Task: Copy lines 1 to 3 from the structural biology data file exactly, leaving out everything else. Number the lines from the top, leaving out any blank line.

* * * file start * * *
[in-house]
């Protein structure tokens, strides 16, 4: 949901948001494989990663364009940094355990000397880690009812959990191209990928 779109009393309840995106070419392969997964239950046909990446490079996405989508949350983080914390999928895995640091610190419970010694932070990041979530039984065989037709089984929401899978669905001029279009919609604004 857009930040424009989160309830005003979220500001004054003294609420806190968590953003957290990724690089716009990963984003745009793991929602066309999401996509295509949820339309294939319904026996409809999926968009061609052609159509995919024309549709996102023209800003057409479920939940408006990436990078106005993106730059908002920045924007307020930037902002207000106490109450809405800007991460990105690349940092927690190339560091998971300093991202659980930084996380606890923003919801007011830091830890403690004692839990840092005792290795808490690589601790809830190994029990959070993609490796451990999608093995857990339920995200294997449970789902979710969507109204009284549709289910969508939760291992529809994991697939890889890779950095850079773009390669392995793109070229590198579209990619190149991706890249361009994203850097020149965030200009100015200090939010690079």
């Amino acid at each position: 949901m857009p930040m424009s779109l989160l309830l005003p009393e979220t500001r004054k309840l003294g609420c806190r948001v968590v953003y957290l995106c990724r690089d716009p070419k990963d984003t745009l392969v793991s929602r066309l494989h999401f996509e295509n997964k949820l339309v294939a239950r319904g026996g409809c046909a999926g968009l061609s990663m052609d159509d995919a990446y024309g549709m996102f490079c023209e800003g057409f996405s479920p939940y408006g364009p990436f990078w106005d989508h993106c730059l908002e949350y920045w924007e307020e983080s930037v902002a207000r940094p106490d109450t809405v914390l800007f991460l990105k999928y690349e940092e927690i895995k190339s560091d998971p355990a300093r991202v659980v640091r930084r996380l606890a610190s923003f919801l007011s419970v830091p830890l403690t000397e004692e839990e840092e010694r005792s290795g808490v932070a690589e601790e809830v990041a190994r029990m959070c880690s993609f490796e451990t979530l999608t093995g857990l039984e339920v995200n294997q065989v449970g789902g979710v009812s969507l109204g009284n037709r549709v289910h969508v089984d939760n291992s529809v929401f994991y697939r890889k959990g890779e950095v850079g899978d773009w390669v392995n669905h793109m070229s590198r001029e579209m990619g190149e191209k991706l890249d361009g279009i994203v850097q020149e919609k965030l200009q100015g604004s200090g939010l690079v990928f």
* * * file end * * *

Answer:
[in-house]
């Protein structure tokens, strides 16, 4: 949901948001494989990663364009940094355990000397880690009812959990191209990928 779109009393309840995106070419392969997964239950046909990446490079996405989508949350983080914390999928895995640091610190419970010694932070990041979530039984065989037709089984929401899978669905001029279009919609604004 857009930040424009989160309830005003979220500001004054003294609420806190968590953003957290990724690089716009990963984003745009793991929602066309999401996509295509949820339309294939319904026996409809999926968009061609052609159509995919024309549709996102023209800003057409479920939940408006990436990078106005993106730059908002920045924007307020930037902002207000106490109450809405800007991460990105690349940092927690190339560091998971300093991202659980930084996380606890923003919801007011830091830890403690004692839990840092005792290795808490690589601790809830190994029990959070993609490796451990999608093995857990339920995200294997449970789902979710969507109204009284549709289910969508939760291992529809994991697939890889890779950095850079773009390669392995793109070229590198579209990619190149991706890249361009994203850097020149965030200009100015200090939010690079």
């Amino acid at each position: 949901m857009p930040m424009s779109l989160l309830l005003p009393e979220t500001r004054k309840l003294g609420c806190r948001v968590v953003y957290l995106c990724r690089d716009p070419k990963d984003t745009l392969v793991s929602r066309l494989h999401f996509e295509n997964k949820l339309v294939a239950r319904g026996g409809c046909a999926g968009l061609s990663m052609d159509d995919a990446y024309g549709m996102f490079c023209e800003g057409f996405s479920p939940y408006g364009p990436f990078w106005d989508h993106c730059l908002e949350y920045w924007e307020e983080s930037v902002a207000r940094p106490d109450t809405v914390l800007f991460l990105k999928y690349e940092e927690i895995k190339s560091d998971p355990a300093r991202v659980v640091r930084r996380l606890a610190s923003f919801l007011s419970v830091p830890l403690t000397e004692e839990e840092e010694r005792s290795g808490v932070a690589e601790e809830v990041a190994r029990m959070c880690s993609f490796e451990t979530l999608t093995g857990l039984e339920v995200n294997q065989v449970g789902g979710v009812s969507l109204g009284n037709r549709v289910h969508v089984d939760n291992s529809v929401f994991y697939r890889k959990g890779e950095v850079g899978d773009w390669v392995n669905h793109m070229s590198r001029e579209m990619g190149e191209k991706l890249d361009g279009i994203v850097q020149e919609k965030l200009q100015g604004s200090g939010l690079v990928f």